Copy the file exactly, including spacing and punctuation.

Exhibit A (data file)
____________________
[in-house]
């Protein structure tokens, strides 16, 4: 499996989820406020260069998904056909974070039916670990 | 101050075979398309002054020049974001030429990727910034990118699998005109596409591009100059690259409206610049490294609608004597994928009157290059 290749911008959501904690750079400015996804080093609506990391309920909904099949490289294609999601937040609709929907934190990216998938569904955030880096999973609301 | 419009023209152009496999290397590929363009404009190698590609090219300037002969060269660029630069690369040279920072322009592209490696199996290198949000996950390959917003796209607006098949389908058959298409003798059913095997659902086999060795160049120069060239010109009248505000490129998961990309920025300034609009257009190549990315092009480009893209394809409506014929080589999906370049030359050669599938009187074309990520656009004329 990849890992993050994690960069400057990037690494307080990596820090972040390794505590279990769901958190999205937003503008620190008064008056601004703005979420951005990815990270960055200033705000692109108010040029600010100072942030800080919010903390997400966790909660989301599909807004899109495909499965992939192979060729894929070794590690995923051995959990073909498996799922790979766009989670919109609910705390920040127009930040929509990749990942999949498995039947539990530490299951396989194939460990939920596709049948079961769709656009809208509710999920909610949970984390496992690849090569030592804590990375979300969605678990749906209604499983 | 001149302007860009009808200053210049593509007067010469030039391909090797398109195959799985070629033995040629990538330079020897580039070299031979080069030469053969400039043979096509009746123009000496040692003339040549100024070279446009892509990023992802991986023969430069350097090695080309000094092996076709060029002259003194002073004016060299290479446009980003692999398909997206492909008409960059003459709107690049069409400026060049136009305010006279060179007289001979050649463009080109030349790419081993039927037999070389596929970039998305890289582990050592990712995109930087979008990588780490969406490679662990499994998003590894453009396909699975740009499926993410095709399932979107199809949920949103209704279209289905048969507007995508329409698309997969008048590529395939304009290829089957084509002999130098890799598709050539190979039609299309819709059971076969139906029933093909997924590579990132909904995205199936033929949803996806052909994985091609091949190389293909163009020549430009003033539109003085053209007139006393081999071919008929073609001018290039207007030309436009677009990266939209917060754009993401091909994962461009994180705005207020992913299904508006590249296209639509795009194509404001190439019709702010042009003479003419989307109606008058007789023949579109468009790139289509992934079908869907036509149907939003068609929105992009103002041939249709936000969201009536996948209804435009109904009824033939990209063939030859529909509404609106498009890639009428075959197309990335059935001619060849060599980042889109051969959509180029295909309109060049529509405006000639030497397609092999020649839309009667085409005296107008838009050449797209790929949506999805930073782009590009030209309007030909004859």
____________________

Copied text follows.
[in-house]
């Protein structure tokens, strides 16, 4: 499996989820406020260069998904056909974070039916670990 | 101050075979398309002054020049974001030429990727910034990118699998005109596409591009100059690259409206610049490294609608004597994928009157290059 290749911008959501904690750079400015996804080093609506990391309920909904099949490289294609999601937040609709929907934190990216998938569904955030880096999973609301 | 419009023209152009496999290397590929363009404009190698590609090219300037002969060269660029630069690369040279920072322009592209490696199996290198949000996950390959917003796209607006098949389908058959298409003798059913095997659902086999060795160049120069060239010109009248505000490129998961990309920025300034609009257009190549990315092009480009893209394809409506014929080589999906370049030359050669599938009187074309990520656009004329 990849890992993050994690960069400057990037690494307080990596820090972040390794505590279990769901958190999205937003503008620190008064008056601004703005979420951005990815990270960055200033705000692109108010040029600010100072942030800080919010903390997400966790909660989301599909807004899109495909499965992939192979060729894929070794590690995923051995959990073909498996799922790979766009989670919109609910705390920040127009930040929509990749990942999949498995039947539990530490299951396989194939460990939920596709049948079961769709656009809208509710999920909610949970984390496992690849090569030592804590990375979300969605678990749906209604499983 | 001149302007860009009808200053210049593509007067010469030039391909090797398109195959799985070629033995040629990538330079020897580039070299031979080069030469053969400039043979096509009746123009000496040692003339040549100024070279446009892509990023992802991986023969430069350097090695080309000094092996076709060029002259003194002073004016060299290479446009980003692999398909997206492909008409960059003459709107690049069409400026060049136009305010006279060179007289001979050649463009080109030349790419081993039927037999070389596929970039998305890289582990050592990712995109930087979008990588780490969406490679662990499994998003590894453009396909699975740009499926993410095709399932979107199809949920949103209704279209289905048969507007995508329409698309997969008048590529395939304009290829089957084509002999130098890799598709050539190979039609299309819709059971076969139906029933093909997924590579990132909904995205199936033929949803996806052909994985091609091949190389293909163009020549430009003033539109003085053209007139006393081999071919008929073609001018290039207007030309436009677009990266939209917060754009993401091909994962461009994180705005207020992913299904508006590249296209639509795009194509404001190439019709702010042009003479003419989307109606008058007789023949579109468009790139289509992934079908869907036509149907939003068609929105992009103002041939249709936000969201009536996948209804435009109904009824033939990209063939030859529909509404609106498009890639009428075959197309990335059935001619060849060599980042889109051969959509180029295909309109060049529509405006000639030497397609092999020649839309009667085409005296107008838009050449797209790929949506999805930073782009590009030209309007030909004859």